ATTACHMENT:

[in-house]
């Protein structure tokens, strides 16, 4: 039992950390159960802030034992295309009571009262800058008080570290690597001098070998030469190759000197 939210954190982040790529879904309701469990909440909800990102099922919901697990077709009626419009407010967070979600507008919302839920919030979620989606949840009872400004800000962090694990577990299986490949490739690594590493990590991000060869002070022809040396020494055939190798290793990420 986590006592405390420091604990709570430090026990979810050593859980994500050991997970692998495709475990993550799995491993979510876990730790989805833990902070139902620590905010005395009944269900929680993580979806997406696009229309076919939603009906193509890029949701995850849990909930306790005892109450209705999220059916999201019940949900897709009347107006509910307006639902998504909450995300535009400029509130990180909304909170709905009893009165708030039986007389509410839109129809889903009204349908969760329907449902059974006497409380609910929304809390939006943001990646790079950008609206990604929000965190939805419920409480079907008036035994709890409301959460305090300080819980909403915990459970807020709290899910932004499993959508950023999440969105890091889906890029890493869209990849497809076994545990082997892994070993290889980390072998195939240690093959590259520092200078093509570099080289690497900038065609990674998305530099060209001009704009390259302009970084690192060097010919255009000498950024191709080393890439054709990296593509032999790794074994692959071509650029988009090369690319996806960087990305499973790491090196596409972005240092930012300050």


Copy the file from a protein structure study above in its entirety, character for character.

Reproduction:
[in-house]
């Protein structure tokens, strides 16, 4: 039992950390159960802030034992295309009571009262800058008080570290690597001098070998030469190759000197 939210954190982040790529879904309701469990909440909800990102099922919901697990077709009626419009407010967070979600507008919302839920919030979620989606949840009872400004800000962090694990577990299986490949490739690594590493990590991000060869002070022809040396020494055939190798290793990420 986590006592405390420091604990709570430090026990979810050593859980994500050991997970692998495709475990993550799995491993979510876990730790989805833990902070139902620590905010005395009944269900929680993580979806997406696009229309076919939603009906193509890029949701995850849990909930306790005892109450209705999220059916999201019940949900897709009347107006509910307006639902998504909450995300535009400029509130990180909304909170709905009893009165708030039986007389509410839109129809889903009204349908969760329907449902059974006497409380609910929304809390939006943001990646790079950008609206990604929000965190939805419920409480079907008036035994709890409301959460305090300080819980909403915990459970807020709290899910932004499993959508950023999440969105890091889906890029890493869209990849497809076994545990082997892994070993290889980390072998195939240690093959590259520092200078093509570099080289690497900038065609990674998305530099060209001009704009390259302009970084690192060097010919255009000498950024191709080393890439054709990296593509032999790794074994692959071509650029988009090369690319996806960087990305499973790491090196596409972005240092930012300050």